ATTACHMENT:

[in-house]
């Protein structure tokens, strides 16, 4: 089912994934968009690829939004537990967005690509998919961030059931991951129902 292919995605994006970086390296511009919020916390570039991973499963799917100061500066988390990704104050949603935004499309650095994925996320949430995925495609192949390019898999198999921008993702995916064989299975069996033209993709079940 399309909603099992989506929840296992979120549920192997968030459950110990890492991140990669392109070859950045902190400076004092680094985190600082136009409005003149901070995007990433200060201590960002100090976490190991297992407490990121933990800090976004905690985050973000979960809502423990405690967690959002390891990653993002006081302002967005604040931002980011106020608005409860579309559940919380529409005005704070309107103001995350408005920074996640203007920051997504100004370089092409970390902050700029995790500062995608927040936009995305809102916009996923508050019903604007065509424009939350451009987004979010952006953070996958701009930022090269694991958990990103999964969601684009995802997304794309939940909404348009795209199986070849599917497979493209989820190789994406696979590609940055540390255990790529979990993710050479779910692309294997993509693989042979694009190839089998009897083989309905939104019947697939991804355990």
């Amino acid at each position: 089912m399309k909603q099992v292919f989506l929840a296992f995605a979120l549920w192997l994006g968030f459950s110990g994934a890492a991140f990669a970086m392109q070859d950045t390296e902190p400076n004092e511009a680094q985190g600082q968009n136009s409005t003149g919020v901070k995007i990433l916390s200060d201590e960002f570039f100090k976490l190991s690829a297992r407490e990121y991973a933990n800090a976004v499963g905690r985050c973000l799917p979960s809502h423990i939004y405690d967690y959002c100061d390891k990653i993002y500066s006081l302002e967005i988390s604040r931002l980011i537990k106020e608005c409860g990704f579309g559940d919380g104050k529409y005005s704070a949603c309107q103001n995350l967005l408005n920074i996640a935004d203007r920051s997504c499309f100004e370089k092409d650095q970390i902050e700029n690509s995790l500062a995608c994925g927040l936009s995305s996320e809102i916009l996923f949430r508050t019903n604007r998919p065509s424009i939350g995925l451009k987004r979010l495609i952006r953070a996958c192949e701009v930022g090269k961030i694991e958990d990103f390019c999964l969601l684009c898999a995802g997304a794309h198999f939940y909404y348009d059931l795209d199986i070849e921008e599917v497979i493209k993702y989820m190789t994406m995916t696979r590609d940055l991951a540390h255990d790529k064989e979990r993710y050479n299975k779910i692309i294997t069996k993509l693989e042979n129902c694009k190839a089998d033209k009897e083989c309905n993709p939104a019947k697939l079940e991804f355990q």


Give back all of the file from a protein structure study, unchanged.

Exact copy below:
[in-house]
């Protein structure tokens, strides 16, 4: 089912994934968009690829939004537990967005690509998919961030059931991951129902 292919995605994006970086390296511009919020916390570039991973499963799917100061500066988390990704104050949603935004499309650095994925996320949430995925495609192949390019898999198999921008993702995916064989299975069996033209993709079940 399309909603099992989506929840296992979120549920192997968030459950110990890492991140990669392109070859950045902190400076004092680094985190600082136009409005003149901070995007990433200060201590960002100090976490190991297992407490990121933990800090976004905690985050973000979960809502423990405690967690959002390891990653993002006081302002967005604040931002980011106020608005409860579309559940919380529409005005704070309107103001995350408005920074996640203007920051997504100004370089092409970390902050700029995790500062995608927040936009995305809102916009996923508050019903604007065509424009939350451009987004979010952006953070996958701009930022090269694991958990990103999964969601684009995802997304794309939940909404348009795209199986070849599917497979493209989820190789994406696979590609940055540390255990790529979990993710050479779910692309294997993509693989042979694009190839089998009897083989309905939104019947697939991804355990």
């Amino acid at each position: 089912m399309k909603q099992v292919f989506l929840a296992f995605a979120l549920w192997l994006g968030f459950s110990g994934a890492a991140f990669a970086m392109q070859d950045t390296e902190p400076n004092e511009a680094q985190g600082q968009n136009s409005t003149g919020v901070k995007i990433l916390s200060d201590e960002f570039f100090k976490l190991s690829a297992r407490e990121y991973a933990n800090a976004v499963g905690r985050c973000l799917p979960s809502h423990i939004y405690d967690y959002c100061d390891k990653i993002y500066s006081l302002e967005i988390s604040r931002l980011i537990k106020e608005c409860g990704f579309g559940d919380g104050k529409y005005s704070a949603c309107q103001n995350l967005l408005n920074i996640a935004d203007r920051s997504c499309f100004e370089k092409d650095q970390i902050e700029n690509s995790l500062a995608c994925g927040l936009s995305s996320e809102i916009l996923f949430r508050t019903n604007r998919p065509s424009i939350g995925l451009k987004r979010l495609i952006r953070a996958c192949e701009v930022g090269k961030i694991e958990d990103f390019c999964l969601l684009c898999a995802g997304a794309h198999f939940y909404y348009d059931l795209d199986i070849e921008e599917v497979i493209k993702y989820m190789t994406m995916t696979r590609d940055l991951a540390h255990d790529k064989e979990r993710y050479n299975k779910i692309i294997t069996k993509l693989e042979n129902c694009k190839a089998d033209k009897e083989c309905n993709p939104a019947k697939l079940e991804f355990q």